When the federal government replaces individuals and local communities as the dispenser of kindness, a downward spiral ensues.  We experience a culture and set of societal norms that inspire us to wonder every day if we missed the memo that said there’s no longer any meaning to the words normal and responsible, no recognition of what the meaning of the word “is” is.  We experience a crisis of character.

Lower government spending doesn’t help the rich, it frees the poor and builds national character.

Want to help the poor? Want to tax the rich? Will you chose a side in The Civil War II.

In Opinion on April 14, 2012 at 5:31 pm

President’s Weekend Address of April 14

Our president took 4 minutes and 15 seconds in his weekly address to tell us that the economic future of our country hinges on whether or not he can convince enough members of Congress to vote for the Buffett Rule.  We’re told that we need everyone “to play by the same rules” because we have “deficits to close” and we can’t “continue to spend more than we take in” while millionaires and billionaires pay lower tax rates than their secretary.  It’s “simple – if you make more than a million dollars, you should not pay the same tax rate as a middle class family.”  That’s “all there is too it.”  We need to “invest in education, research and new sources of energy.”

Baloney.

The Buffett Rule would purportedly collect $47.5 billion over ten years – the government will spend approximately 100 times that over the same period.  So, clearly this isn’t about the spending or budgetary priorities.

OH, and there’s this.  How is it ‘fair’ that after a person has made more than $X, the rules should change.  Is his next hour of earnings worth less money?  If I’m digging a ditch next to, say, a black man, maybe Michael Jordan’s son, and he has a trust fund that pays him $1,000,000 per year, is an hour of my ditch digging worth more than his?  If not, why should he put less in his pocket for the same amount of labor?  How is that moral?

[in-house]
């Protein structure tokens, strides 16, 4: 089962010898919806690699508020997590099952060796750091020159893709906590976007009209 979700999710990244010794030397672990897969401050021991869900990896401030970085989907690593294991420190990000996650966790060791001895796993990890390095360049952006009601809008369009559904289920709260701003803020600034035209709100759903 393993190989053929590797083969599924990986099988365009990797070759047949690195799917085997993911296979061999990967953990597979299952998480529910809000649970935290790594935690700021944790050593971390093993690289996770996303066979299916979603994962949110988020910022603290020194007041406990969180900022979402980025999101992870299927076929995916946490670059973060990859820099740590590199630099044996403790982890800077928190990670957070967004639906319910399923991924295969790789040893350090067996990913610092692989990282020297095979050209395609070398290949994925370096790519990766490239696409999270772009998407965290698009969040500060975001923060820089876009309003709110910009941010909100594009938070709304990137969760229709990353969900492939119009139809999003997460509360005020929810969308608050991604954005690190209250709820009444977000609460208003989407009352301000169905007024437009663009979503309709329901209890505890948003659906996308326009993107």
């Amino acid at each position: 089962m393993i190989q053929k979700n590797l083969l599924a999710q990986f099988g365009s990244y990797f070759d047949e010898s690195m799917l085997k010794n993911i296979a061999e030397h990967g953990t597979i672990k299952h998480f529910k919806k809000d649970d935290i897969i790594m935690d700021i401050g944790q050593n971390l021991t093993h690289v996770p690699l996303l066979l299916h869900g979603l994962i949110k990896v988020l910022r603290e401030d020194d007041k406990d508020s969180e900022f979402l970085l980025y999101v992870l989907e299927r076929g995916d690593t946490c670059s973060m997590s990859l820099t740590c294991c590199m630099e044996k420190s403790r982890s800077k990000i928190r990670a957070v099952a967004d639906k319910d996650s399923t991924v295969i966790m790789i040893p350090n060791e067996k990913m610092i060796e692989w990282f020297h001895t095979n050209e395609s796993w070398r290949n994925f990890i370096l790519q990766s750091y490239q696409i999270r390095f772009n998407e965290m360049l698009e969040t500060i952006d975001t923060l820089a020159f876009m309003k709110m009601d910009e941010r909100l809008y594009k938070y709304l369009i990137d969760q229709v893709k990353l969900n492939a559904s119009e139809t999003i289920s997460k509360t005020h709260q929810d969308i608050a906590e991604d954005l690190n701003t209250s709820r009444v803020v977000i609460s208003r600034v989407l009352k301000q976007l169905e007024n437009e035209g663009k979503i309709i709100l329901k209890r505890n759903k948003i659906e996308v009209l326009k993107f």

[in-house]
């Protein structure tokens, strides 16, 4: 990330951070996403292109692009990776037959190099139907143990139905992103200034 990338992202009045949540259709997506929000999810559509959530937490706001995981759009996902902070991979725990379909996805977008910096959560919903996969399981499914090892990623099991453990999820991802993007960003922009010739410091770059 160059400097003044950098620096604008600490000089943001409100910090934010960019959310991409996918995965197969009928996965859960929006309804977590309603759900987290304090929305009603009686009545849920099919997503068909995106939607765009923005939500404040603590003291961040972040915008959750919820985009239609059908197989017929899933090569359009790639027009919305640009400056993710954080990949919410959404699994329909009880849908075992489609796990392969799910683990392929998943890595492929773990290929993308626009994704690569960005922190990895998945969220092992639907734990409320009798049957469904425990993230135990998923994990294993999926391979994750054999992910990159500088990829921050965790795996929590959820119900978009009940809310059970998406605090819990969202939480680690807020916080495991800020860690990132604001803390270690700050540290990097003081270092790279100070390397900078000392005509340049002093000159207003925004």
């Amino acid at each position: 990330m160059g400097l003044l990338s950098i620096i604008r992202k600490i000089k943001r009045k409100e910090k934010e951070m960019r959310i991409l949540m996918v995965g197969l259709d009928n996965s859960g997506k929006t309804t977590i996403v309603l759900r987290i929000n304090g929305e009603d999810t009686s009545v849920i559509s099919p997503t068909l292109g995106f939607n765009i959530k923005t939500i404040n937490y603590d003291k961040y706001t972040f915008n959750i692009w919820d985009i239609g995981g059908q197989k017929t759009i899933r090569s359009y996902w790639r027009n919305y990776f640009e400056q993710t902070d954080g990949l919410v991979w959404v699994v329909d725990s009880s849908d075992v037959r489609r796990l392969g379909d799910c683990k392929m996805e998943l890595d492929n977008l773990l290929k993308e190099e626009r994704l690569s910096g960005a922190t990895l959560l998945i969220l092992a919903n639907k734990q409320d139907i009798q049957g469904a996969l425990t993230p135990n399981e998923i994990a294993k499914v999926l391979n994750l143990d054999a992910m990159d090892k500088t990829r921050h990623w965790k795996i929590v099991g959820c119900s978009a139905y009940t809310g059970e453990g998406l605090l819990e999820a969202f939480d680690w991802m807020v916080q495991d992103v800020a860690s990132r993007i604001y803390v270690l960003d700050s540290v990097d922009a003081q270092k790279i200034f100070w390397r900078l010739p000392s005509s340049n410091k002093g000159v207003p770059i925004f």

Our progressive tax code is immoral.  Why should 90% of the country have the power to tell 10% of the country that they have to live by a different set of rules?  How is that just?  What if all the right-handed people (a majority) voted to make lefties pay a tax premium = to 10% of their income?  Would that be moral?  How does making more money make a man less entitled to keep the same proportion of his next dollar of income as his neighbor who makes less money?  “He doesn’t really need it” is not a moral defense, it’s a judgment and a rationalization.  It is an offense to the principle of fairness – fairness absent the skewing effect of envy, that is.

More importantly, what the government does with $3.7 trillion per year is more disturbing as a moral matter than the confiscation of that money from the ‘rich.’  The government is enslaving millions and millions of our fellow citizens by making them dependent on their next government check.  They are locked into a state of mind that stifles their very humanity, their will to produce for themselves, their right to be self reliant, deprived of, dare I say it, their right to life, liberty and the pursuit of happiness.  That the government does this in the name of fairness, hiding their sin of buying other men’s lives under the cover of charity and benevolence is clever and grotesque.

America, it’s time to stand up for the poor.  It’s time to stop taxing the rich so that politicians can buy and sell the lives of their entitled classes.  If we don’t stop that crime against humanity, we are not worthy of the legacy our founders offered us, and it’s time to let the collapse occur so free men can start anew and refound a nation that protects the rights our Creator bestows upon every man.

Our first Civil War was over, among other secondary issues, slavery.  So is the one we’re headed for today.  Which side are you on – the slaves or the master?  Are you for freeing the slaves [again] or are you cheering for a benevolent government?  Are you cheering for taxing the rich and empowering the government to enslave more and more of your neighbors?